What happened to Chester City was thoroughly documented on the pages of this site, but this wasn’t the only sporting pie in which the Vaughans had a finger inserted at that time. Vaughan Senior had started acquiring shares in Widnes Vikings RLFC in 2002, and had completed his take-over of the club by 2006. In November 2009, Vaughan was disqualified from acting as a director of any company for a period of 11 years, following his involvement in a £500,000 VAT fraud whilst a director of the club. The type of fraud committed is known as “carousel fraud”. Vaughan had arranged for the club to purchase three consignments of clothing from a UK company and on the same day sold the clothing to a company based in Spain.

He then attempted to reclaim VAT for the club, but HMRC refused the repayment of the clubs claim. Payment for the goods was made viaa based in the Dutch Antilles, which was subsequently closed down by the banking authorities when it was discovered that it provided banking facilities to a significant number of companies involved in this type of fraud. All of this meant that Vaughan Senior now failed the FA’s Fit & Proper Persons Test, but this didn’t prevent him from acting as the de facto owner of Chester City until the club’s demise at the start of the following year. Widnes Vikings RLFC, meanwhile, ended up in administration before being purchased by a local businessman.

Vaughan Senior was released from prison in September of last year, with Vaughan Junior having taken care of Vaughan Boxing, his other company, while he was residing at her majesty’s pleasure. We might have hoped that they would decide to stay away from football from now on, but the involvement of Vaughan Junior and Wright at this new venture would seem to indicate the return of Vaughan Senior to the game, even if his name isn’t on any of the legal documents. The irony of the Vaughans being back in Widnes, where his actions almost killed one of the original twenty-two rugby clubs that formed the Northern Rugby Football Union in 1895 will not be lost on supporters of that club.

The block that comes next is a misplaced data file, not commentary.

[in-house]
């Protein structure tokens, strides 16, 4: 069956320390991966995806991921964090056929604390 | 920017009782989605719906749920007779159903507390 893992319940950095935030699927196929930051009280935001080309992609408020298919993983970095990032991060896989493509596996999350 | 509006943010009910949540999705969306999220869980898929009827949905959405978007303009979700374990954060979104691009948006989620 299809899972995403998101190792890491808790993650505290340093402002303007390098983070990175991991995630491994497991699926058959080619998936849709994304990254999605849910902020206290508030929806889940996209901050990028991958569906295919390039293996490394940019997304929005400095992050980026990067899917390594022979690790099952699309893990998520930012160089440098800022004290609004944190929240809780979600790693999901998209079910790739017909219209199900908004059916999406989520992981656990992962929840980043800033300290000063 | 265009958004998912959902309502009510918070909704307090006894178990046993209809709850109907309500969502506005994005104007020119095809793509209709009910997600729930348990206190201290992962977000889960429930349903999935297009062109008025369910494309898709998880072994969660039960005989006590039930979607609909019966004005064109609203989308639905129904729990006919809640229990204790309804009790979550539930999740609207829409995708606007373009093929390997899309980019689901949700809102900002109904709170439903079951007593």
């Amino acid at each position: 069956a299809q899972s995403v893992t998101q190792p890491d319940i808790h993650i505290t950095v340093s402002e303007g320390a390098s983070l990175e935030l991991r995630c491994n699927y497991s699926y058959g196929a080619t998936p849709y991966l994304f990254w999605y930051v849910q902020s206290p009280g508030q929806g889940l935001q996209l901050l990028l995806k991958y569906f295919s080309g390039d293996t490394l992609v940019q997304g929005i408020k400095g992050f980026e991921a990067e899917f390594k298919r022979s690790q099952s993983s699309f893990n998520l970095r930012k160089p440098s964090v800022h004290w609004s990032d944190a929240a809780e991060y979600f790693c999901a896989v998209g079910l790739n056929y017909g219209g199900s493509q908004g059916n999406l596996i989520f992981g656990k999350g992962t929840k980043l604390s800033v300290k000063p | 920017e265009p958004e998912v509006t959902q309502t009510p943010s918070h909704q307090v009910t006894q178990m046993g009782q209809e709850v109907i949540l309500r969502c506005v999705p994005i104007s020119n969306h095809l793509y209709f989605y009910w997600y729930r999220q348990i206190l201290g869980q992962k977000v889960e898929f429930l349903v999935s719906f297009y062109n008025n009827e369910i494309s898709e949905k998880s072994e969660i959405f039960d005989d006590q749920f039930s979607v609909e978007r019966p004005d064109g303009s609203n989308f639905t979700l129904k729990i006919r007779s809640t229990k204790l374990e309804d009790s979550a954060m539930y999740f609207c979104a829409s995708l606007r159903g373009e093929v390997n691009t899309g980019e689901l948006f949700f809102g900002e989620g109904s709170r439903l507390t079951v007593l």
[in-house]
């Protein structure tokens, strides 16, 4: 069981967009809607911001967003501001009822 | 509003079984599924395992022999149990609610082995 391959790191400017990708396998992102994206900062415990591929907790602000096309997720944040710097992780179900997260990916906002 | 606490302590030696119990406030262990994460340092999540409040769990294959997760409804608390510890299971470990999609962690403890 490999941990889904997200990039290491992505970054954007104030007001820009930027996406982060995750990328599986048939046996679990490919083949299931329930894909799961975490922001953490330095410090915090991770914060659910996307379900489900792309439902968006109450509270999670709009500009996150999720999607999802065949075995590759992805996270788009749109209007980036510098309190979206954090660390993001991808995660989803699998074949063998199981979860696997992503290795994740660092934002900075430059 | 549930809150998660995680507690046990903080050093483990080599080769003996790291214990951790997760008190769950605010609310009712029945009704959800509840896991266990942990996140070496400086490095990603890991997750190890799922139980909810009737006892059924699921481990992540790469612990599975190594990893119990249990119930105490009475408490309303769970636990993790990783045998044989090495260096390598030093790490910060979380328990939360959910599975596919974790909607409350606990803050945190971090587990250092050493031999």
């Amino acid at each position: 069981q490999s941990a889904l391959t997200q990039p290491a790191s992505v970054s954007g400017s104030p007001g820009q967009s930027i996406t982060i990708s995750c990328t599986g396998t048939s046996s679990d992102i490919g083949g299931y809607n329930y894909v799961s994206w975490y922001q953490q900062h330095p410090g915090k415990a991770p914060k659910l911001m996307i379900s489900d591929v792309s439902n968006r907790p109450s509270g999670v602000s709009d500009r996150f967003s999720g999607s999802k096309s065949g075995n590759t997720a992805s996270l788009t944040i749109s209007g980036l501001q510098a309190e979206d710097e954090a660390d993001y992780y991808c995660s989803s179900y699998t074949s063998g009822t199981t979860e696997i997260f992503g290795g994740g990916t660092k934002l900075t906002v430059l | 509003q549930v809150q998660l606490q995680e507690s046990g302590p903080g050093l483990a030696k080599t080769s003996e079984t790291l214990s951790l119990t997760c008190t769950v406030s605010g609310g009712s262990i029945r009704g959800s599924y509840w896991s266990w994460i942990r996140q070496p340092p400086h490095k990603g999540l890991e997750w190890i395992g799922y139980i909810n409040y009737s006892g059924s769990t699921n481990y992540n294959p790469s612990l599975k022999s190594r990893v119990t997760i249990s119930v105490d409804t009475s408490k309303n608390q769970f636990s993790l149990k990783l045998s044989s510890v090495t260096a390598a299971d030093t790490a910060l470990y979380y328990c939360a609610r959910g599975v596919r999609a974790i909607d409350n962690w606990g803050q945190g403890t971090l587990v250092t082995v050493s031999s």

We should, perhaps, look on the bright side. At least they’re setting up a club of their own, meaning that there is no chance that they will ruin somebody else’s club. It’s also worth bearing in mind that rent on the Halton Stadium is likely to be quite high. It’s not out of the question that Vaughan’s boxing promotions company has raised enough money to cover this, but the question who in their right mind would turn out to support such a team is one that is worth asking, and the idea of a semi-professional football club being remotely sustainable without the regular income of supporters seems fanciful, to say the least.

The North West Counties League’s secretary John Deal has today confirmed that, “as this approach is from a new club we have had to refer the matter to the FA as per National League System Regulations”, and we shall await with interest what their verdict is. With Vaughan Junior managing and Mark Wright chairing, the official aim is to “develop the club into a community-based football facility.” Precious little of the Vaughans’ previous involvement in football has had anything to do with the best interests of communities. What, we might well ask, will be so different this time around?